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Yoga and Ritual

On Tuesday, November 18, five senior teachers gathered to talk about yoga and ritual at YogaCity NYC’s eighth Deeper Learning Series. The panel included Swami Asokananda, Elena Brower, Michael Bühler-Rose, Andrew Sugerman, and Sarah Tomlinson.

YogaCity NYC’s Publisher/Founder Brette Popper moderated the discussion and the event was hosted by the Broome Street Temple.

Bühler-Rose opened with a recitation of the Sahanavavatu mantra and then Popper asked the panelists, “What are your rituals?” Not surprisingly, they had a wide variety of answers, spoke of good and bad rituals, and what to do when you're told you are doing the wrong one.

Swami Asokananda talked about the difference between a routine, like brushing teeth, a practice, and a ritual which is “anything that helps me wake up to the fact that I’m dreaming and to help me pay attention.”

He also mentioned that he covers a special picture with a blanket every night. “Goodnight, may you rest well,” he says to it, and takes the blanket off when he wakes up each morning. “It’s up to us whether a ritual stays alive, or becomes just another dead act,” he said.

In addition to her daily asana and pranayama practice, Brower’s favorite is a nighttime ritual she shares with her son. “Every night before he goes to sleep, I sit in bed with him and we think about all of our past family members and we invite them in,” she said.

Sugerman, a specialist in chanting and teaching the Sutras in Sanskrit, was skeptical at first that he should be on the panel. The term “ritual” was something he associated with religion. “I’m absolutely clear that I’m not religious,” he said, “but I guess you could say that ritual is anything that pushes the limits of concentration.”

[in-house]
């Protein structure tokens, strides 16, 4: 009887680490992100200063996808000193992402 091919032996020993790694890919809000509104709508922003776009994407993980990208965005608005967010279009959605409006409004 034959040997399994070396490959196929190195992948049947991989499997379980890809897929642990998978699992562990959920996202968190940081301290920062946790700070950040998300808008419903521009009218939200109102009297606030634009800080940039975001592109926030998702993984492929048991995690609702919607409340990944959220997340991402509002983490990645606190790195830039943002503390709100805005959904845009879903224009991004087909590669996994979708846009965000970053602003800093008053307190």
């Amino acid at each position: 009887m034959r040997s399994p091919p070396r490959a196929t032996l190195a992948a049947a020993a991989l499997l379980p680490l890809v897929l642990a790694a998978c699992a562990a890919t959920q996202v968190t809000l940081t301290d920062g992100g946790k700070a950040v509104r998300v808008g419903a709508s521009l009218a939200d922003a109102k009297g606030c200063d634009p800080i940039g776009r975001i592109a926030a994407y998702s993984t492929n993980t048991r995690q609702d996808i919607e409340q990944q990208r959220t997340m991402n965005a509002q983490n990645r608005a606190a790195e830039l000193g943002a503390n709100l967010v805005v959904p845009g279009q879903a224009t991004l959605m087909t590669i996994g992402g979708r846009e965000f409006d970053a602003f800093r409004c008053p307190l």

“When does ritual become obsession?” another audience member asked.

“We could be doing anything, but we choose to do yoga,” Tomlinson, who is known for her yantra painting, said. “Maybe to lead us towards a mystical experience?”

He makes tea every morning and finds that it hones his attention. “It’s something that’s meaningful to me, and at this point it’s elevated above routine. It’s more than just throwing bread into a toaster,” he said.

Bühler-Rose, who teaches photography at RISD and Cooper Union, thought that everybody performed some kind of ritual in his/her daily life. “We all wake up in the morning, take showers, brush our teeth,” he said. “Ritual is about taking all those activities and plugging them into a very focused point. It gives form to what’s already happening in reality and helps you become more conscious.”

He also mentioned that formalized rituals, like the temple traditions of yoga, are more about what you’re trying to achieve in daily life and connecting to the divine. “The idea is that you’re conscious in each step you take…not just of yourself, but of every element.”

“We could be doing anything, but we choose to do yoga,” Tomlinson, who is known for her yantra painting, said. “Maybe to lead us towards a mystical experience?”